Today I had intended to write about inspiration – those artists whose work inspires, educates and inflames me. But, as is so often the case, the best laid plans can go astray. As I wandered the aisles of the art store this morning intent on spending my gift certificate (spoils from placing third in this year’s Irving National Wildlife Art Show) I took in all the tools of the trade, those amazing but silent raw materials that allow artists to do what they do – create something out of nothing.
Rows and rows of paint tubes in every color of the rainbow. Stacks upon stacks of paper in every possible texture, size and shade. Displays of brushes poke their heads up vying for attention, all begging to be touched. Pastels, charcoal, pens, ink, canvas. All of it sitting mute on the shelf, waiting for someone to dig into them and make something. I want to buy ALL of it.
So what is essential to me in my studio? Understand, my current studio is not ideal. My husband and I share a studio space, and both of us have a LOT of stuff, so it’s a little cramped. It’s kind of dusty (despite my best efforts), the light is nice but uneven, and … did I mention it was cramped? But I have my half of the room and he has him, and we’ve each made the space ours and come here to do serious work.
The whole studio is dominated by a full wall of bookshelves. All the shelves are overfull, so there are also books stacked sideways on top and lined up on the sides, sometimes two and three rows deep. All our friends are here: Rembrandt, Sargent, Caravaggio, Audobon, Hogarth, Parrish, Wyeth, Rousseau, and Magritte. There are shelves devoted to the wizards of Disney traditional (and CG) animation, Byzantine iconography, art nouveau, art instruction, art theory, art history, figure drawing and animal anatomy. There are favorite books whose pages are smudged with paint or dusty with charcoal, and the books wear those marks like a badge of honor. Inspiration lives on those shelves, and I cannot count the number of times that being able to reach over and grab a book has saved the day… and the piece.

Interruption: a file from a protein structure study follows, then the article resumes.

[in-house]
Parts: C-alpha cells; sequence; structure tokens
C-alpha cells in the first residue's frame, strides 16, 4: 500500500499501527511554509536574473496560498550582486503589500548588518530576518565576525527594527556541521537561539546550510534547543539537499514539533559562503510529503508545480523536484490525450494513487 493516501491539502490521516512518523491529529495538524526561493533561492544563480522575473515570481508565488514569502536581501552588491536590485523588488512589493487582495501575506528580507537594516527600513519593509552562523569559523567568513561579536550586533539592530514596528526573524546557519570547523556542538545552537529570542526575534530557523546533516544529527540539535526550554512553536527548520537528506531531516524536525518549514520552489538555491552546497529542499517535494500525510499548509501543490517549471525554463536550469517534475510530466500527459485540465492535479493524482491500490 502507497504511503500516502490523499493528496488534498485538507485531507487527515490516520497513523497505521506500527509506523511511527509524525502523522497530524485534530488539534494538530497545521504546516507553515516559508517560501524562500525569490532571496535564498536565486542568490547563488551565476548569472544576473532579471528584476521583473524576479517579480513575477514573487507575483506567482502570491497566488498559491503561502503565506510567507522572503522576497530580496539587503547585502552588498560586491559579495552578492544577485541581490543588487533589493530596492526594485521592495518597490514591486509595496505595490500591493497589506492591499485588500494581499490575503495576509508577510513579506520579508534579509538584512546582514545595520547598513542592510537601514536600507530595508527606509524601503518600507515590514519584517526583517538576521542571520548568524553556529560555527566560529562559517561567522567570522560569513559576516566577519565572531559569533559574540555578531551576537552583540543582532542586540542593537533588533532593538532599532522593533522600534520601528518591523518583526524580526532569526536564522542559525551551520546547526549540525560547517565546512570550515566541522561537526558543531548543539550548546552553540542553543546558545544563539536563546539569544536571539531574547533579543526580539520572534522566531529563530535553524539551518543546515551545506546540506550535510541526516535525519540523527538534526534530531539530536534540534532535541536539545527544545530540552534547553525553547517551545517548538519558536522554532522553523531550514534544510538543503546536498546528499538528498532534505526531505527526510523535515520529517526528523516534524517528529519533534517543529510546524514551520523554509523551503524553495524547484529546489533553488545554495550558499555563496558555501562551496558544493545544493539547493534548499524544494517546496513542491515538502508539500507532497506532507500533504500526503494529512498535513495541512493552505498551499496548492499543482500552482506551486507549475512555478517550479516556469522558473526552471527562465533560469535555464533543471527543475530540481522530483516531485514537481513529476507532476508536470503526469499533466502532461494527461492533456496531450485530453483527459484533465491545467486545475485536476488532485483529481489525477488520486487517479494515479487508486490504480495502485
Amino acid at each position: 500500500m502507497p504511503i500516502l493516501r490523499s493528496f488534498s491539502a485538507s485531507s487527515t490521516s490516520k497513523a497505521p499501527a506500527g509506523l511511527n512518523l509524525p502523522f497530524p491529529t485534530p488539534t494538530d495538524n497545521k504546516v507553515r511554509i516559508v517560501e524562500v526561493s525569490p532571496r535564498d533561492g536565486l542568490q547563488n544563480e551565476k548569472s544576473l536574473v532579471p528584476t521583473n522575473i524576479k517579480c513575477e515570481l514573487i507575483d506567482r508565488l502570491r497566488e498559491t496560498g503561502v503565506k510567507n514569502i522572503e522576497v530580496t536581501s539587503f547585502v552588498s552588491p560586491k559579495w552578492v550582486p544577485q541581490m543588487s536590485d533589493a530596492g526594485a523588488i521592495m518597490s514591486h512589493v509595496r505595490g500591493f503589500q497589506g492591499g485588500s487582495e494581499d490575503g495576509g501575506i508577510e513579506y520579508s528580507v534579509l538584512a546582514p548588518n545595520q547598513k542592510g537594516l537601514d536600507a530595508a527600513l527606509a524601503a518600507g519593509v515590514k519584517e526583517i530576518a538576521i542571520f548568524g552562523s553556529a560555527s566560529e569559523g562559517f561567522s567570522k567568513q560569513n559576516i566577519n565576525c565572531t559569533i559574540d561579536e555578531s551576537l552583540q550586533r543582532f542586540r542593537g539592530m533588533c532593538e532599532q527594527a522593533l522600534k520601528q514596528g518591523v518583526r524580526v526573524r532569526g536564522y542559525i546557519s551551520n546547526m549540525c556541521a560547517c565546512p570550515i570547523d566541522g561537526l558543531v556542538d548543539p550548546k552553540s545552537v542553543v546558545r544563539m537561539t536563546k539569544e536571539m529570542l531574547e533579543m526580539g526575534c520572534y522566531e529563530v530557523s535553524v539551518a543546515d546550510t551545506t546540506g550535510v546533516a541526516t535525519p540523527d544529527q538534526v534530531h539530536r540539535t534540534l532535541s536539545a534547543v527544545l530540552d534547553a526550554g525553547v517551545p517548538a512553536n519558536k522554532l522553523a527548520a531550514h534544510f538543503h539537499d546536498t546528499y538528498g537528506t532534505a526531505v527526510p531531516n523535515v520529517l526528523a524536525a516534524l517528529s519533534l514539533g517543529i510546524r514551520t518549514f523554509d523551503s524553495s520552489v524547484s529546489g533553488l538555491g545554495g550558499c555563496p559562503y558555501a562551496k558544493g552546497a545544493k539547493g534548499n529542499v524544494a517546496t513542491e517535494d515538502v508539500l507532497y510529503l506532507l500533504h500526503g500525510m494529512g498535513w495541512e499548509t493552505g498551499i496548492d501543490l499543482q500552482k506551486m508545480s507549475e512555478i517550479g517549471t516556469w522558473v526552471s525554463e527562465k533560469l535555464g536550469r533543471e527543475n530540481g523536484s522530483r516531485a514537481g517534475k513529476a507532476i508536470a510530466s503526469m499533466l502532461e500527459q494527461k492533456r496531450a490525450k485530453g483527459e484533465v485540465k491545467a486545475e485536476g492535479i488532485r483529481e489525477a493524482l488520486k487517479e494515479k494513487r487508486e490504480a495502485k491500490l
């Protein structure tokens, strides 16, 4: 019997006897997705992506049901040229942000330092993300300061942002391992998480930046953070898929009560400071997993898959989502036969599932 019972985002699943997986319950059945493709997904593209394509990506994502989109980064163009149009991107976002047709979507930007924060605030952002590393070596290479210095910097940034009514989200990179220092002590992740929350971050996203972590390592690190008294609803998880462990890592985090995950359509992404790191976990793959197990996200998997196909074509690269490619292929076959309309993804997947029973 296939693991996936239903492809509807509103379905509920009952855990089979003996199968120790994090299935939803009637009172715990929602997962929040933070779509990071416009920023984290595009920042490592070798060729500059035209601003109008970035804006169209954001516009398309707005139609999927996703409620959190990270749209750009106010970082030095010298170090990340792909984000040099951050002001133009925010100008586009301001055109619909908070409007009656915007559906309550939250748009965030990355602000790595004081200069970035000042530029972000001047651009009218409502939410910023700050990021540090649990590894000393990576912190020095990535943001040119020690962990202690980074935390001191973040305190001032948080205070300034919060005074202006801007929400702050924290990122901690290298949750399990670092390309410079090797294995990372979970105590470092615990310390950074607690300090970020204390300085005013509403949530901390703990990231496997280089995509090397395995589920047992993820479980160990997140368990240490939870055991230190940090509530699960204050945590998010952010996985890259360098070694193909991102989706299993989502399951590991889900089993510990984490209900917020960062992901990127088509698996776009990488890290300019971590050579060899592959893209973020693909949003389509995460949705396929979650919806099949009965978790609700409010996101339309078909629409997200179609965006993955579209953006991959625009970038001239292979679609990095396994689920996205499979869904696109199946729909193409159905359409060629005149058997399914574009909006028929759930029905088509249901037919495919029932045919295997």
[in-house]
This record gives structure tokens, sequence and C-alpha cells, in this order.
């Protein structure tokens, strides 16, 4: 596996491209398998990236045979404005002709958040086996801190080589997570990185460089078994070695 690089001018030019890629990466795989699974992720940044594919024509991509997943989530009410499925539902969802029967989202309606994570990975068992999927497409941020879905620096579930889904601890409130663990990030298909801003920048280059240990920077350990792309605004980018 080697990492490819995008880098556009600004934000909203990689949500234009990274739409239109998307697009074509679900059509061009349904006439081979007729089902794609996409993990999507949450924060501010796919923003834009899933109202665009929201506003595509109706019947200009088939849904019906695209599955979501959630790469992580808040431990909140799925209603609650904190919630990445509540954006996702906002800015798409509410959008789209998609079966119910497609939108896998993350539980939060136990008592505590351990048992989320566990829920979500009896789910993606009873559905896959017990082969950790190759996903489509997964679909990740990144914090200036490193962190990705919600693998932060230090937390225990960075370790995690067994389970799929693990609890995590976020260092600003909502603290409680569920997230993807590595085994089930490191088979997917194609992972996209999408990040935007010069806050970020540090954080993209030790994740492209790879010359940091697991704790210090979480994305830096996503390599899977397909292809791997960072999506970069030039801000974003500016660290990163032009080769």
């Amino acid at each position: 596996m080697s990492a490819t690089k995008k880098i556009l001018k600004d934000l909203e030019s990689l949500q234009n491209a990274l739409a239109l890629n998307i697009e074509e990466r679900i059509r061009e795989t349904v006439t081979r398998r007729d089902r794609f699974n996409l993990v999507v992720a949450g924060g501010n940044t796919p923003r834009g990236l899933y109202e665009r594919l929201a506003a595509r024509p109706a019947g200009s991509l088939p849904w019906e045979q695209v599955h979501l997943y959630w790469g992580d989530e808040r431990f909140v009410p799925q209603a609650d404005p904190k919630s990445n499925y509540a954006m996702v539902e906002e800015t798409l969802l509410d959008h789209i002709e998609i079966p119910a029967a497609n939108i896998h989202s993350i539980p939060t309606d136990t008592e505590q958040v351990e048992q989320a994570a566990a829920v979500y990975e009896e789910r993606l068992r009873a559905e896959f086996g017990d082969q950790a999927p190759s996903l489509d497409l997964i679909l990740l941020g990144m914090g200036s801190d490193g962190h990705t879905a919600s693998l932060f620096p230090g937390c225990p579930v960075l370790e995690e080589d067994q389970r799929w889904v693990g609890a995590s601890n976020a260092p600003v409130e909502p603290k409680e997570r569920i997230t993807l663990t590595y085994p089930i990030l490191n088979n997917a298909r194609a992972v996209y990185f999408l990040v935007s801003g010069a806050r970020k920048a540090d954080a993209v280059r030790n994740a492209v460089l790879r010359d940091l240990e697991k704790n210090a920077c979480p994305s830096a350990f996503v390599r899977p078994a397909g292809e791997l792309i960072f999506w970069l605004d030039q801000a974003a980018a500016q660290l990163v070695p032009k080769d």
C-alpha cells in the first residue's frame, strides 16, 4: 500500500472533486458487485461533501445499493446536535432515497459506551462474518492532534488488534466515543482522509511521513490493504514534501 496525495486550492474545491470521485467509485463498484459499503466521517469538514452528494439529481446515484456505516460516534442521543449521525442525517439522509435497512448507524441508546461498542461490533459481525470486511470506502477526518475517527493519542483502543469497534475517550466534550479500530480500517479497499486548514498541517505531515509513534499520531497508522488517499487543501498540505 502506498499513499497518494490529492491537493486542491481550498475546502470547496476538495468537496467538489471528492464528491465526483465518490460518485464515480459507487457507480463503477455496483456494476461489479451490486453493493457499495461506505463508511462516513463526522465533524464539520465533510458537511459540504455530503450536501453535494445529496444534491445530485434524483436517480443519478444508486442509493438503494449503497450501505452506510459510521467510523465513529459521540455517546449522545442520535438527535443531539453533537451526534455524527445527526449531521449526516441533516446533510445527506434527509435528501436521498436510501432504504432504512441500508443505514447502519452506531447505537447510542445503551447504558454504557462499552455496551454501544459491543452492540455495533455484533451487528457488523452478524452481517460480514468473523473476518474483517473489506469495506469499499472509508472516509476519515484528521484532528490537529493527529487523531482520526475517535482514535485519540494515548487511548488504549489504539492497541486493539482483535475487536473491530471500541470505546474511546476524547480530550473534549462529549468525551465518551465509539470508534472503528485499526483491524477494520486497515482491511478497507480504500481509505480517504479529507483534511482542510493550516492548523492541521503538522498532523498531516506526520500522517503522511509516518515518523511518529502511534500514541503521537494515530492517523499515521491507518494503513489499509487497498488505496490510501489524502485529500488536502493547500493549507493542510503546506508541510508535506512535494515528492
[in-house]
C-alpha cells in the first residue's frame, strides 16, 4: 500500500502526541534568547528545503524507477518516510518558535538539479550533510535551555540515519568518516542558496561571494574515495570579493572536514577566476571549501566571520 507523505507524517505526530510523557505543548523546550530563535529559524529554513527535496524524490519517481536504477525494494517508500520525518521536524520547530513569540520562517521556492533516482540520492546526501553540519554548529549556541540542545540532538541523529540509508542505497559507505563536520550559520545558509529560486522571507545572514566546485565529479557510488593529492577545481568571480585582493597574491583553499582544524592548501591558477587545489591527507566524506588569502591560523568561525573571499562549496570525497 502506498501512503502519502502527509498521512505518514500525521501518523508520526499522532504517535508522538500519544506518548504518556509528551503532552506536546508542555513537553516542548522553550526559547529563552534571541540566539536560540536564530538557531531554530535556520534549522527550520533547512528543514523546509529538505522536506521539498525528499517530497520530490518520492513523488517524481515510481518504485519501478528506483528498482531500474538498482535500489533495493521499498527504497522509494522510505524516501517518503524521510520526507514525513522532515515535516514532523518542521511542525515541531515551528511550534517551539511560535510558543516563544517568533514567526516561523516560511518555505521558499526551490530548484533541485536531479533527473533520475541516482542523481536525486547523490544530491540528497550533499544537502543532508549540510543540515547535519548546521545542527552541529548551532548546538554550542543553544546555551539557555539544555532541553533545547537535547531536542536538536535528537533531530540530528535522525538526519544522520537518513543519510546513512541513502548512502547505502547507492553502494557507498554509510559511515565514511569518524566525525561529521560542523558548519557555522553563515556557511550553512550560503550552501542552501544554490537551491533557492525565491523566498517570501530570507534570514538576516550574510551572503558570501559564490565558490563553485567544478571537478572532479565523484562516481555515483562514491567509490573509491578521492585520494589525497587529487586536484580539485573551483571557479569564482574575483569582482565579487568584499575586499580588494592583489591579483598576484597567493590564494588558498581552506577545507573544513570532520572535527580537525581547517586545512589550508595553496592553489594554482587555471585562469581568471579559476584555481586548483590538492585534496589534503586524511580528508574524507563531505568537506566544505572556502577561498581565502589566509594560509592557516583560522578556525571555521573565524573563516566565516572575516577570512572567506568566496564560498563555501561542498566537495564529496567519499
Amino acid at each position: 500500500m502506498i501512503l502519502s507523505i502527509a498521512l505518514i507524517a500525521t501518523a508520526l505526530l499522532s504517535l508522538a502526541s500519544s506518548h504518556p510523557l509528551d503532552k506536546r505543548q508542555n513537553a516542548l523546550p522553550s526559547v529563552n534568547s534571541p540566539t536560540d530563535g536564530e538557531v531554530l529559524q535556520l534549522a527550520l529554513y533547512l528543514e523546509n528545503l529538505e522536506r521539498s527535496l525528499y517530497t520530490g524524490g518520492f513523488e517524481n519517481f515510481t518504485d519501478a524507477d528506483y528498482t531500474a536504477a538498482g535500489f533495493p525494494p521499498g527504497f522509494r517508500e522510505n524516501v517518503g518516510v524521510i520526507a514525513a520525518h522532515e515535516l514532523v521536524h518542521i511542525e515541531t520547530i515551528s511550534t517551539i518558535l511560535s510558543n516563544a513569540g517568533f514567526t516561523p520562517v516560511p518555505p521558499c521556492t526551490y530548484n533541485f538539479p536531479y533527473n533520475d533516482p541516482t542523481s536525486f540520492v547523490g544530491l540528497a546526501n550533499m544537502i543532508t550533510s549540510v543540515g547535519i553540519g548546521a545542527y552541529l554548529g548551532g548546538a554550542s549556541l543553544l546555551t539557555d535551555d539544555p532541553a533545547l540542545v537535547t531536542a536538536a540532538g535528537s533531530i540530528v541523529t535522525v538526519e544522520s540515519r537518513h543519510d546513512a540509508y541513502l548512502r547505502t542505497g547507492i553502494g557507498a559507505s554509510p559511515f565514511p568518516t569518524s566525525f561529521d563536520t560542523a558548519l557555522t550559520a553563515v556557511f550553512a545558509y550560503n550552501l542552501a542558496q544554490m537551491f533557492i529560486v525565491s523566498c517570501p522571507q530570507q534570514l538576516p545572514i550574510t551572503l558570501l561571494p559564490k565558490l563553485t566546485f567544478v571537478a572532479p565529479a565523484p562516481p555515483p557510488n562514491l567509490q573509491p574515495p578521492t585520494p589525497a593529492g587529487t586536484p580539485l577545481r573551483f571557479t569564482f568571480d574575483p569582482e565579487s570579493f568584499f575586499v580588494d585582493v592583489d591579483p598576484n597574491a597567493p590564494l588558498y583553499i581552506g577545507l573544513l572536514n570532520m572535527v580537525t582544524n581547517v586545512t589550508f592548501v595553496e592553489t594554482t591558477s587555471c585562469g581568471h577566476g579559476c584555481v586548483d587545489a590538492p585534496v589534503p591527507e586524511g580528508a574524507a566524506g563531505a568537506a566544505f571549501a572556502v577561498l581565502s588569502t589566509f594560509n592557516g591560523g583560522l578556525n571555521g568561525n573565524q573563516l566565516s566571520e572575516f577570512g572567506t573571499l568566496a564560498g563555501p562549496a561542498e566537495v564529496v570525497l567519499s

My drawing/ painting desk is an old architectural drafting table. The thing is massive, creaky and ancient. It tilts back and forth and slides up and down, and the surface is a much written upon self-healing matt. I’ve got all kinds of stuff scribbled on here, quotes from artists or authors, bits of songs or phrases that tickle my ear, admonitions and motivation. Since the matt is rubber, the words eventually fade away, and I can either rewrite them or add something new, providing a continuously changing inspiration board. At the moment, “The Wind of Heaven” is tacked to the board with snap clamps (another essential for me), along with a plastic glove from oil painting and a picture of my little sister.